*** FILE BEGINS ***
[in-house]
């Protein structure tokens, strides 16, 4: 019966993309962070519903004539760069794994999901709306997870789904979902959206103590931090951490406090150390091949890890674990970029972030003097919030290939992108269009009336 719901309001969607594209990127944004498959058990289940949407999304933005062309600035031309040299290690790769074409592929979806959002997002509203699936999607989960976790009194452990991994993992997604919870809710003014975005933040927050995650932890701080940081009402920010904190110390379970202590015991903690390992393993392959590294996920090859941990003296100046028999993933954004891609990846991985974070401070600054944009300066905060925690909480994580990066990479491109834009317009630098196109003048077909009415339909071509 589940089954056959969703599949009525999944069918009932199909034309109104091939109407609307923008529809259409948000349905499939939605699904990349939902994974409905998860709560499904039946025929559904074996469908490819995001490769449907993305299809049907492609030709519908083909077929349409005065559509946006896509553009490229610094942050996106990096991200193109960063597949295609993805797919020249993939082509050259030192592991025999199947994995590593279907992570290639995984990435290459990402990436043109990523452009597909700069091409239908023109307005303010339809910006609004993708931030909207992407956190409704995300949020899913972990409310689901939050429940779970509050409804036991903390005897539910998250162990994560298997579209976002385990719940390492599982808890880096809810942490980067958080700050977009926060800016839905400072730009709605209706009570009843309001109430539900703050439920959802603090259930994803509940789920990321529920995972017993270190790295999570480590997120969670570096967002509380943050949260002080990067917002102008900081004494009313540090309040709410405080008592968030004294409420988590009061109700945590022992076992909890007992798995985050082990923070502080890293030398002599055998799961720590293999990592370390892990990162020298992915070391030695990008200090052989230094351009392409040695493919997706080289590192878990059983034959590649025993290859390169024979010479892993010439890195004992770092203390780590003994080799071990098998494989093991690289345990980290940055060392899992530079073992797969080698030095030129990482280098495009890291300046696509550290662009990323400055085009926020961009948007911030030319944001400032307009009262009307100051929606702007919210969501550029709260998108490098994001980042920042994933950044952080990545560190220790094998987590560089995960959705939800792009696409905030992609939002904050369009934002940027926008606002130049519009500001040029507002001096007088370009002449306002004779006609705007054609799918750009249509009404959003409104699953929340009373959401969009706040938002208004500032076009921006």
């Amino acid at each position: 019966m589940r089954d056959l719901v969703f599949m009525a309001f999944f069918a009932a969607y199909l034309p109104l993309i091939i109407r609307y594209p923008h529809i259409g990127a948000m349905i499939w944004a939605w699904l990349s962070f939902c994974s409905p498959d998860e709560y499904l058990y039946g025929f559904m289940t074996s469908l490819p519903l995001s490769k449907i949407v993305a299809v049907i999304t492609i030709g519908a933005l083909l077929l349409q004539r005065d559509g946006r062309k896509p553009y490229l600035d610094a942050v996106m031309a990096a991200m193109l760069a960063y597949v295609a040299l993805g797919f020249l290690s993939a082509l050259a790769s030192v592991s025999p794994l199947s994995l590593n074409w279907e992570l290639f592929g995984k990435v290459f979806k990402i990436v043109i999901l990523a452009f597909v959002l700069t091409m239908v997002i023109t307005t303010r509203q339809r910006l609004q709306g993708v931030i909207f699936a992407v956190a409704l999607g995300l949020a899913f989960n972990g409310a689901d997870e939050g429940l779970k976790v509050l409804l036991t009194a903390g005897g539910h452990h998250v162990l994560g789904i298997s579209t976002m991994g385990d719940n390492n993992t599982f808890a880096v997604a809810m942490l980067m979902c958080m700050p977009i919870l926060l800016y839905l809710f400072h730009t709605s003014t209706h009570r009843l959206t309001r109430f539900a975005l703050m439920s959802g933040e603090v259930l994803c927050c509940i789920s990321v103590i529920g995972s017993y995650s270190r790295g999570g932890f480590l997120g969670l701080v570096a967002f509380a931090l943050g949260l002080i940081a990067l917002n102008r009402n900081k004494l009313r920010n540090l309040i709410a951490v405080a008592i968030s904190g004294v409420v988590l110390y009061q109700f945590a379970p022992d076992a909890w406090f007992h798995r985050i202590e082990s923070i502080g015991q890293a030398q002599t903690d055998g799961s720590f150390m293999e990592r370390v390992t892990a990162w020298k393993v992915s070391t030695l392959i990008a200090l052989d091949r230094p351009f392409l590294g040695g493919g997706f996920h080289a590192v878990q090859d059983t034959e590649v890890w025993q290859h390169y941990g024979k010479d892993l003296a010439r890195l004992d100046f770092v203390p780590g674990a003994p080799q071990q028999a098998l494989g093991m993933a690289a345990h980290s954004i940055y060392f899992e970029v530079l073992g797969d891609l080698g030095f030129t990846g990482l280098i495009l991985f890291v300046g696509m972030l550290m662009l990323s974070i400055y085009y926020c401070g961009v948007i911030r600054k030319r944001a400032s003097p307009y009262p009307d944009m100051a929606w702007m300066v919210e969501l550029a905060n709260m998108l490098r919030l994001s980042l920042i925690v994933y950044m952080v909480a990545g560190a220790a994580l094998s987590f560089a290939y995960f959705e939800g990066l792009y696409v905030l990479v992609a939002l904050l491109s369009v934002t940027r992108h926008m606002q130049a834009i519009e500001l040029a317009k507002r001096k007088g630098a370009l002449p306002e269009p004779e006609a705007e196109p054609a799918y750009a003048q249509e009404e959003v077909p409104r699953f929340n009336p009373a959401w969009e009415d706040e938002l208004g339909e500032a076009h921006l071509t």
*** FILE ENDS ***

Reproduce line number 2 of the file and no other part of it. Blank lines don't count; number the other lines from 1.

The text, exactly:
């Protein structure tokens, strides 16, 4: 019966993309962070519903004539760069794994999901709306997870789904979902959206103590931090951490406090150390091949890890674990970029972030003097919030290939992108269009009336 719901309001969607594209990127944004498959058990289940949407999304933005062309600035031309040299290690790769074409592929979806959002997002509203699936999607989960976790009194452990991994993992997604919870809710003014975005933040927050995650932890701080940081009402920010904190110390379970202590015991903690390992393993392959590294996920090859941990003296100046028999993933954004891609990846991985974070401070600054944009300066905060925690909480994580990066990479491109834009317009630098196109003048077909009415339909071509 589940089954056959969703599949009525999944069918009932199909034309109104091939109407609307923008529809259409948000349905499939939605699904990349939902994974409905998860709560499904039946025929559904074996469908490819995001490769449907993305299809049907492609030709519908083909077929349409005065559509946006896509553009490229610094942050996106990096991200193109960063597949295609993805797919020249993939082509050259030192592991025999199947994995590593279907992570290639995984990435290459990402990436043109990523452009597909700069091409239908023109307005303010339809910006609004993708931030909207992407956190409704995300949020899913972990409310689901939050429940779970509050409804036991903390005897539910998250162990994560298997579209976002385990719940390492599982808890880096809810942490980067958080700050977009926060800016839905400072730009709605209706009570009843309001109430539900703050439920959802603090259930994803509940789920990321529920995972017993270190790295999570480590997120969670570096967002509380943050949260002080990067917002102008900081004494009313540090309040709410405080008592968030004294409420988590009061109700945590022992076992909890007992798995985050082990923070502080890293030398002599055998799961720590293999990592370390892990990162020298992915070391030695990008200090052989230094351009392409040695493919997706080289590192878990059983034959590649025993290859390169024979010479892993010439890195004992770092203390780590003994080799071990098998494989093991690289345990980290940055060392899992530079073992797969080698030095030129990482280098495009890291300046696509550290662009990323400055085009926020961009948007911030030319944001400032307009009262009307100051929606702007919210969501550029709260998108490098994001980042920042994933950044952080990545560190220790094998987590560089995960959705939800792009696409905030992609939002904050369009934002940027926008606002130049519009500001040029507002001096007088370009002449306002004779006609705007054609799918750009249509009404959003409104699953929340009373959401969009706040938002208004500032076009921006």